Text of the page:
Christianity, which created in Europe a universal culture carrying Judeao-Christian ethics and Greco-Roman heritage also proved to be a heavy advantage against Asia. People in Europe were not only physically close, but they also had one way of life (with some variations, of course). They had a universal language (Latin) which they used for scientific exchanges; being of similar cultures they interacted with each other, intermarried (all the royal families in Europe are related, one way or another). Thus, they were able to cooperate not only in political alliances, but also in scientific efforts, which ultimately led to the Industrial Revolution. Truly, exchange of information was facilitated; experiences were shared. The Chinese disdained the Indians; the Indians ate pork and revered the cow; the Muslims ate beef and loathed the pork. These cultural differences within Asia proved to be of a great disadvantage. Large but isolated empires fell into the hands of European powers. The Christian ideals emphasized liberties while the Greek tradition emphasized independent thought (ala Aristotle): upon these ideals monarchies were limited (the Magna Carta of 1215) and of course, much later, the French Revolution. Thus, ideas proliferated. In China, people bowed to the Emperor and kowtowed to their parents; in India there were all sorts of religious rituals and proved to be a hindrance to their scientific progress.

Definitely there are other factors. Some argue that geography played a role; there will be various views, none of which can stand on its own. Two major reasons have been presented (and on these two reasons the others will revolve). Summing these two reasons: Europe, since the 16th century, gained an overpowering advantage over Asia because it was a competitive scene and it had a socio-political climate conducive to technological advances. This competitive scene was brought about by its plethora of nations; this conducive climate was brought about by its heritage: Judaeo-Christian ethics and Greco-Roman heritage. An interplay of these factors sum up the major reason why Europe has dominated Asia.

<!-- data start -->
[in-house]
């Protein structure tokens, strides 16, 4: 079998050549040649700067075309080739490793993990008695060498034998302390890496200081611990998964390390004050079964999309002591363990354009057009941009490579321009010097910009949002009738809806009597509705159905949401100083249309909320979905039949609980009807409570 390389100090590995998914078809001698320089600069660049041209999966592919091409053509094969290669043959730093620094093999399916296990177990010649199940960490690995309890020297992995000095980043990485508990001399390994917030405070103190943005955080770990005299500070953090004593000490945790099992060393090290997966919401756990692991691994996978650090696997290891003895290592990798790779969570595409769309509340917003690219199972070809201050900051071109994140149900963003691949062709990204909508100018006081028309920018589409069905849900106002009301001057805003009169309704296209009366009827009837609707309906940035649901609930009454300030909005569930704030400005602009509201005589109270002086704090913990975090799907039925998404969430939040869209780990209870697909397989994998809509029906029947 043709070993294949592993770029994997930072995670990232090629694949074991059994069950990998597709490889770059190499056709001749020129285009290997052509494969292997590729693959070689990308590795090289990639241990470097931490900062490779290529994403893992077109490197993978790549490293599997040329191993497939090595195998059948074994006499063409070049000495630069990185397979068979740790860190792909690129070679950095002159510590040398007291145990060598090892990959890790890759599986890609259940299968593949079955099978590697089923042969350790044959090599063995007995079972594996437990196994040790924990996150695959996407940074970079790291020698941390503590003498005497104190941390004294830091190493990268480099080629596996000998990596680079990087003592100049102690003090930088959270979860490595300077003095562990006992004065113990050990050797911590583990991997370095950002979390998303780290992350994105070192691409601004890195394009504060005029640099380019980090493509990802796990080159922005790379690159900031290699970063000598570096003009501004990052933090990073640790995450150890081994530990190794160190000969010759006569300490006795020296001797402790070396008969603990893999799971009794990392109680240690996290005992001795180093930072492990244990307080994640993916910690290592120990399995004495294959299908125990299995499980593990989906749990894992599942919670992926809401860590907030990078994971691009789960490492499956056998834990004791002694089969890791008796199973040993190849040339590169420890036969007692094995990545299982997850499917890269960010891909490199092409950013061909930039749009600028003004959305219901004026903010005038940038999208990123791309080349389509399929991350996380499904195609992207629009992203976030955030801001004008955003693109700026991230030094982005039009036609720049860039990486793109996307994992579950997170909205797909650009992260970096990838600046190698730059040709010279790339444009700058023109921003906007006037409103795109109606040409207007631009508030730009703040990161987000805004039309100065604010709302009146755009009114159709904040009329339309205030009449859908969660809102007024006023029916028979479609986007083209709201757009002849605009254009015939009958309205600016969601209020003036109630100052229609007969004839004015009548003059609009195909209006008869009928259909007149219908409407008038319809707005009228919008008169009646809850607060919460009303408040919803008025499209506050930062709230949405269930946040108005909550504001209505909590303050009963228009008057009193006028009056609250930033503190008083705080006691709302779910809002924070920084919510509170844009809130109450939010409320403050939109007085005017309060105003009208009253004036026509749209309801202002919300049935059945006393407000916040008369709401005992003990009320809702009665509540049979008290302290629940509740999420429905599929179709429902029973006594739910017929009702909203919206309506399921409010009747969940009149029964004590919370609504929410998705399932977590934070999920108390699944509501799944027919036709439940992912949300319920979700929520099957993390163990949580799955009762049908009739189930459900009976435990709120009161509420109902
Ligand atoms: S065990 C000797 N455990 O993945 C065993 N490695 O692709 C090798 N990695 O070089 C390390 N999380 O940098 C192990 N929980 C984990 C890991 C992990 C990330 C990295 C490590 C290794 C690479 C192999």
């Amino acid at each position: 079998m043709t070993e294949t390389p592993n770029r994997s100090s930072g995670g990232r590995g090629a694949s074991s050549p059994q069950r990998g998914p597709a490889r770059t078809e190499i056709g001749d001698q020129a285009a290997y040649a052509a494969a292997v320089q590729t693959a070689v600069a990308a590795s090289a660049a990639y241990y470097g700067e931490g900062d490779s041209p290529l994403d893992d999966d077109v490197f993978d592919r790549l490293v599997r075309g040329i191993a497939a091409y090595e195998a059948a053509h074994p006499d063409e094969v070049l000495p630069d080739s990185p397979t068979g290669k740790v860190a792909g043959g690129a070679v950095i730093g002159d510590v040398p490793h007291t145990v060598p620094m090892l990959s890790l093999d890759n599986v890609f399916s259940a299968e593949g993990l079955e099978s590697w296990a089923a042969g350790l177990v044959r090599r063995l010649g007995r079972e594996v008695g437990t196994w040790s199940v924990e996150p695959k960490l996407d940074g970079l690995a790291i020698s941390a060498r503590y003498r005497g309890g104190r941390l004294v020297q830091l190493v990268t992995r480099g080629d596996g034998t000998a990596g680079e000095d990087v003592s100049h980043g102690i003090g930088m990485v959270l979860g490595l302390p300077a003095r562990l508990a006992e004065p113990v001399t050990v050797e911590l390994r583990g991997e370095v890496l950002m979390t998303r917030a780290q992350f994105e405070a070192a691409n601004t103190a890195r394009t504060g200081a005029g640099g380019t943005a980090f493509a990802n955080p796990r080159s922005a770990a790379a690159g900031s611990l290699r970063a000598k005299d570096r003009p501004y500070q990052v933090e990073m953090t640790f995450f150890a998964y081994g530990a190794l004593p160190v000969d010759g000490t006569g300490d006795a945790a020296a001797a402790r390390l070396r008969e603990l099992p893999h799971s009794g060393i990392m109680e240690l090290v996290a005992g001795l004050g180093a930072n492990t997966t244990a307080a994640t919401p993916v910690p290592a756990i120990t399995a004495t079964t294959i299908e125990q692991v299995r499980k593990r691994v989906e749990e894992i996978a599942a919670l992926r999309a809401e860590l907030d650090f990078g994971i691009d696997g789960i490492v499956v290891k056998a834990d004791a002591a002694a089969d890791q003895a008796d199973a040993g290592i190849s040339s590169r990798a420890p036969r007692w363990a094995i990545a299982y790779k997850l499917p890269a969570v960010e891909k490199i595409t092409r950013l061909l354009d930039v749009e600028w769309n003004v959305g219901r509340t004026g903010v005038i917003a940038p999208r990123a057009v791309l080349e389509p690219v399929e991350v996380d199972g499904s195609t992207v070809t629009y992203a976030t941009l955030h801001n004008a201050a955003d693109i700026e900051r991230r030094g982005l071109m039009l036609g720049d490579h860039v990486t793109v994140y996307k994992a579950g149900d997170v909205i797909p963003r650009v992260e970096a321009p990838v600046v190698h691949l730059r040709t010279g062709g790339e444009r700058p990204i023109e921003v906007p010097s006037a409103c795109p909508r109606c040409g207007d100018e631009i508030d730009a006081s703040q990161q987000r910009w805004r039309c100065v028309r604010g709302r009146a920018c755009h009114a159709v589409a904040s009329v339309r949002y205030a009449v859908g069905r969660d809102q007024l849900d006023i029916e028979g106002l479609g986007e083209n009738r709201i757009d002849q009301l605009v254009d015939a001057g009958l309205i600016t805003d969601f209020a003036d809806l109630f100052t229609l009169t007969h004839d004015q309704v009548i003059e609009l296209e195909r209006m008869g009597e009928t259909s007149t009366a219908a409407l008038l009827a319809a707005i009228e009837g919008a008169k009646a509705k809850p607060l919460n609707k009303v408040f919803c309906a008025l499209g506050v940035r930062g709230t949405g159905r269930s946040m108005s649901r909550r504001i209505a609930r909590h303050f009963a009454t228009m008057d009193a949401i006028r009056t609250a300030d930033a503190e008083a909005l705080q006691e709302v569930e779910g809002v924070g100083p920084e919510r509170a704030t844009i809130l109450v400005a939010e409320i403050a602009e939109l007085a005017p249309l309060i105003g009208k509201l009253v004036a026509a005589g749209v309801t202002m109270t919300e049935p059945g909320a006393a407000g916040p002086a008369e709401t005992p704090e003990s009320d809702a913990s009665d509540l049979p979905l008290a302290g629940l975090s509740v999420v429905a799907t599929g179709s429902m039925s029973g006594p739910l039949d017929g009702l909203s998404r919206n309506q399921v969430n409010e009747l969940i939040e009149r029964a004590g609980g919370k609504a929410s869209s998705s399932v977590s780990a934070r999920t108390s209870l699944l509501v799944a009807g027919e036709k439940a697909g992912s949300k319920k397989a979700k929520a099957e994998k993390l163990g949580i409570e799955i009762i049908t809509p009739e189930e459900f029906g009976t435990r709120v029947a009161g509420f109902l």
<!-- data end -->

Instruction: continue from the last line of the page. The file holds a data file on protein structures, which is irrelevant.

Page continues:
But the 21st century is already being dubbed as the Asian century. Asian countries are no longer far apart; there no longer are emperors that control the people’s thoughts, words, and deeds. The ethics that Europe inherited is available to Asians; if blended with Asian discipline and creativity it can do a lot. Japan has taken the lead in this East-West synthesis, and it is now wealthier than any European nation. Singapore, Hong Kong, Taiwan, and South Korea are following Japan’s lead, and China – the sleeping dragon – has awakened, now controlling a significant amount of world trade. Politically we have China, India, Pakistan, and Israel possessing nuclear weapons;  world economy is dependent on the oil Southwest Asia produces. Information is available to everyone now, and with Asia’s vast resources, it is bound to retake its former place in this ever-changing world.

October 2004

Saturday, October 9, 2004

The old barber

by Gideon Lasco

Sunday afternoon is the lull in my weekly routine. It is when I arrive in Manila after a weekend in my hometown, Los BaƱos. It is the time to relax, to read a novel, to buy my favorite things in the supermarket, and to explore the steets of the city by myself. The pressures of med school will be felt in the evening, when my classmates start to text me about groupworks and assignments. But Sunday afternoon is a blessed, peaceful moment.

One such afternoon, I decided to have a haircut. My barber in Laguna wasn’t around, and I wanted to discover a new barber in Manila. Year after year Med school gets busier, and sooner or later, I would have to find one. Having grown up in the province, I am more comfortable with the barber shop than the popular hair salons.